Navy ship-naming by Secretary mired in controversy
The USS Medgar Evers? The USS John Murtha? The USS Cesar Chavez?
Our Navy Secretary, Ray Mabus, has this diversity thing down cold. Each one of those ships was in a class that previous names of their sister ships had nothing to do with civil rights, or corrupt Democratic politicians. Ships are usually named after states, cities, even famous explorers and war heroes.
But Mabus has injected partisanship into this tradition, naming another ship for Democrat Gabriel Giffords, who has shown courage in her recovery from an assassination attempt but had expressed little interest in the military during her career on Capitol Hill.
But she was a Democrat, which seemed to fulfill the criteria Mabus has set.
Now it appears that, stung by criticism from Republicans over his choice of ship names, Mabus is going back to more "traditional" naming criteria.
Asked whether this was a response to criticism, the official said: "It isn't. I think if you look at these five additional ships, I think you'll see examples that are very traditional." The official said three ships would be named after highly decorated Navy or Marine Corps personnel.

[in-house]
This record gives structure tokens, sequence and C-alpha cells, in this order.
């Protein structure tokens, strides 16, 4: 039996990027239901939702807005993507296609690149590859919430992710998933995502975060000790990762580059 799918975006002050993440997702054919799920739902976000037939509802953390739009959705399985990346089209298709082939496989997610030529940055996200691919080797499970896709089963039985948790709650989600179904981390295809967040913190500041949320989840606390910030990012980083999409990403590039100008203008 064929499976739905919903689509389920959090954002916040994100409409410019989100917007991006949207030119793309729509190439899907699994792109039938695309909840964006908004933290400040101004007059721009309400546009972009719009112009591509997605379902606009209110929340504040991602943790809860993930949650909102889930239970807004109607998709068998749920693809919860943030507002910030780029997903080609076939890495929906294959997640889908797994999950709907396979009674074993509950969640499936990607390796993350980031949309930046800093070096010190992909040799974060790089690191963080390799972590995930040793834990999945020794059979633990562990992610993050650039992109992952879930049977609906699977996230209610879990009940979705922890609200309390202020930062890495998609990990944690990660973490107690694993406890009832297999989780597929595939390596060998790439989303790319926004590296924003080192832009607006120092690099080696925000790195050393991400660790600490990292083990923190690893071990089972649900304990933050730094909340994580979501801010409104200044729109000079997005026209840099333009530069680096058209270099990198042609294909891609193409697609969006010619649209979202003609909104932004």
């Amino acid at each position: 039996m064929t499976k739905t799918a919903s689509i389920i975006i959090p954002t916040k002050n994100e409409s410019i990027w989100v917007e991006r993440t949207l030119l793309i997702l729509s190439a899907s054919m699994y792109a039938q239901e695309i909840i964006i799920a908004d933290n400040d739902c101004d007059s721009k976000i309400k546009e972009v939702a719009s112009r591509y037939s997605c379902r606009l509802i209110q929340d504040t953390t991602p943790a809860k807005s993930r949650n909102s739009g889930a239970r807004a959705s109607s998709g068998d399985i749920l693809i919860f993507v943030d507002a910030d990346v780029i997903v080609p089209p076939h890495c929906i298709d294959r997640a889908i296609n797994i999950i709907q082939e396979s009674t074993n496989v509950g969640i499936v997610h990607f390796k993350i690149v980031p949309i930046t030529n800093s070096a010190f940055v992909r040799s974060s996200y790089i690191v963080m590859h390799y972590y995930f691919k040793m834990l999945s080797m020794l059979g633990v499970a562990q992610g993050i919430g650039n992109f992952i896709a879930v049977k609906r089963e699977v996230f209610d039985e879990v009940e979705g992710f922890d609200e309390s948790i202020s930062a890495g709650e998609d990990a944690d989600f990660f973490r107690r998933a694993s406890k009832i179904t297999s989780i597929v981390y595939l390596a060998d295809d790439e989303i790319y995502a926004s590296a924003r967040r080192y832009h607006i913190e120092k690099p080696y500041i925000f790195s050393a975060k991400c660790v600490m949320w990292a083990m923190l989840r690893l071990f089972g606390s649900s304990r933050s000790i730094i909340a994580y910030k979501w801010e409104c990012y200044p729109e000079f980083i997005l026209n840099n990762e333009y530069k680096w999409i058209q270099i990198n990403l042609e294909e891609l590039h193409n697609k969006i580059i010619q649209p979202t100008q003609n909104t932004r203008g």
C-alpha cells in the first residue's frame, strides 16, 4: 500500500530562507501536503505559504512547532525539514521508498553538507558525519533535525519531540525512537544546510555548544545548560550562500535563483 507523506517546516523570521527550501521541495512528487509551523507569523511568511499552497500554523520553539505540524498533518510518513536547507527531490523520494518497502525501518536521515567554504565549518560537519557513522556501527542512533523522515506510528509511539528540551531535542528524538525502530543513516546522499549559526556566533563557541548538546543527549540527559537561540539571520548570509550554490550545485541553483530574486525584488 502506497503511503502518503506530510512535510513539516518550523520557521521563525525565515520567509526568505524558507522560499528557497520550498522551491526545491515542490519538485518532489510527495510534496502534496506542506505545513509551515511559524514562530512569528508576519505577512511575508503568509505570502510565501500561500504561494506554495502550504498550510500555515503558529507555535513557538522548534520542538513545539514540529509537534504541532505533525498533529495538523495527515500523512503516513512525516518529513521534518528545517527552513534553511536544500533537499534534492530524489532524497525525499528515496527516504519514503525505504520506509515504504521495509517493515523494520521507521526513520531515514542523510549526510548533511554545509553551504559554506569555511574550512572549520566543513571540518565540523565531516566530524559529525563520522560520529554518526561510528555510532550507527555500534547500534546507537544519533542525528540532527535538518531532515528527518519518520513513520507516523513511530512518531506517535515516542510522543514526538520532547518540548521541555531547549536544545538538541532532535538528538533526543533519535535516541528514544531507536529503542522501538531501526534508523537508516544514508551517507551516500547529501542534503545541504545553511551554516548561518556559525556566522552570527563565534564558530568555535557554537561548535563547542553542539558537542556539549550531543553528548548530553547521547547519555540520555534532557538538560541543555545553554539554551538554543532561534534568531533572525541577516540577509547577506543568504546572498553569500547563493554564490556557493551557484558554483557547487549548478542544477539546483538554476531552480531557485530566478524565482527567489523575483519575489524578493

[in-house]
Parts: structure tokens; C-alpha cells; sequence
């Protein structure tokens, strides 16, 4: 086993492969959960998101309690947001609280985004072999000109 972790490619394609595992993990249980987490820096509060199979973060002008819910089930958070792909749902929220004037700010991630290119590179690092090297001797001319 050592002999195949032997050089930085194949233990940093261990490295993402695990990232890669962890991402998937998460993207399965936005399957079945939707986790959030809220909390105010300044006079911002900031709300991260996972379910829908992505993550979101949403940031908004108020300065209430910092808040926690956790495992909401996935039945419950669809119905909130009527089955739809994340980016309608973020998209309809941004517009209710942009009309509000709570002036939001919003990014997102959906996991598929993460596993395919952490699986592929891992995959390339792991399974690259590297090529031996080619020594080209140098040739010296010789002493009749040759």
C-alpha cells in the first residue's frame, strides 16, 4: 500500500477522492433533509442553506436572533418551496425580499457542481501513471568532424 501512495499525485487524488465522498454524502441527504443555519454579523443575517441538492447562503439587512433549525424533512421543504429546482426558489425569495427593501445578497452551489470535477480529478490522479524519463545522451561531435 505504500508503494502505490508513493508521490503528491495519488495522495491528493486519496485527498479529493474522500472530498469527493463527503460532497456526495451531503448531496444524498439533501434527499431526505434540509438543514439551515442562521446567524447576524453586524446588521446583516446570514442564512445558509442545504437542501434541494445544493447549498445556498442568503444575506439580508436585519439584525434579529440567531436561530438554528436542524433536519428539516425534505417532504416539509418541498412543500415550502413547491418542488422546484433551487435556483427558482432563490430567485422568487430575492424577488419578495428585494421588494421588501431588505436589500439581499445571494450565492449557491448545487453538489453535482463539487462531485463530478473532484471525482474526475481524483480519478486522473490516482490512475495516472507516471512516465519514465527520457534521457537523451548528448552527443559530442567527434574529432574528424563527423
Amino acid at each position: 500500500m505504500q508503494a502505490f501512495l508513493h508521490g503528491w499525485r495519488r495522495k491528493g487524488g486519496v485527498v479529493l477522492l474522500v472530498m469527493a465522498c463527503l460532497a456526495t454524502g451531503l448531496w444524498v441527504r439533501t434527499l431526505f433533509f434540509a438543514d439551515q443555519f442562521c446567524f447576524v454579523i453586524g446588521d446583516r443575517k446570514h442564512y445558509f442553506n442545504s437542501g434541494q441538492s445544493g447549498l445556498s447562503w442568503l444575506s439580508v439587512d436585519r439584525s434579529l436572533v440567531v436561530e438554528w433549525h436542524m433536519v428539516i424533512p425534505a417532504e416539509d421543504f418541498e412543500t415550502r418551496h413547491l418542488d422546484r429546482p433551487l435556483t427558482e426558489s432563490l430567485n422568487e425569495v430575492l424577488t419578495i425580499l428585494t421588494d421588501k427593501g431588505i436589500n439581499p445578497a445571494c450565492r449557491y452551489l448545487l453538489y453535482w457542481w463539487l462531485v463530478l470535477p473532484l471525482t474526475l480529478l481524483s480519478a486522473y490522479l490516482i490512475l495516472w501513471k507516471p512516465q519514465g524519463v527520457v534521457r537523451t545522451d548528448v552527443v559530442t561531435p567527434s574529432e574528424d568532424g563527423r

Mr. Mabus, a former Mississippi governor, broke with Navy conventions in the past three years when he named an amphibious ship, two cargo ships and a littoral combat ship after two social activists and two fellow Democrats.
"The Navy's ship-naming process remains the subject of criticism based on several recent decisions," Rep. Duncan Hunter, California Republican, wrote to Mr. Mabus on Tuesday. He said there are still opportunities "for the Navy to show its intent to uphold the integrity and tradition of this process."
Mr. Hunter, who fought in Afghanistan and Iraq as a Marine Corps officer, renewed his recommendation that the Navy name a ship after a war hero, the late Marine Sgt. Rafael Peralta.
Sgt. Peralta received the Navy Cross for valor in smothering the blast of a grenade with his body during a 2004 raid in Fallujah, Iraq. Congress' 2012 budget bill urged the Navy to name a ship after him.
For years, Congress has taken a keen interest in ship-naming, an honor that travels in deployments around the world and sometimes into battle. The power to name ships resides solely with the Navy secretary.
There is nothing inherently wrong with naming a ship after civil rights leaders - except there is no tradition for it and, in the case of Mr. Chavez, he genuinely hated serving in the military, his biographer quoting him as calling it the worst time of his life. Mr. Evers served in the army in World War II.
This is so transparently partisan that it's no wonder congress is demanding an explanation - and a change in the naming criteria.
Hat Tip: Ed Lasky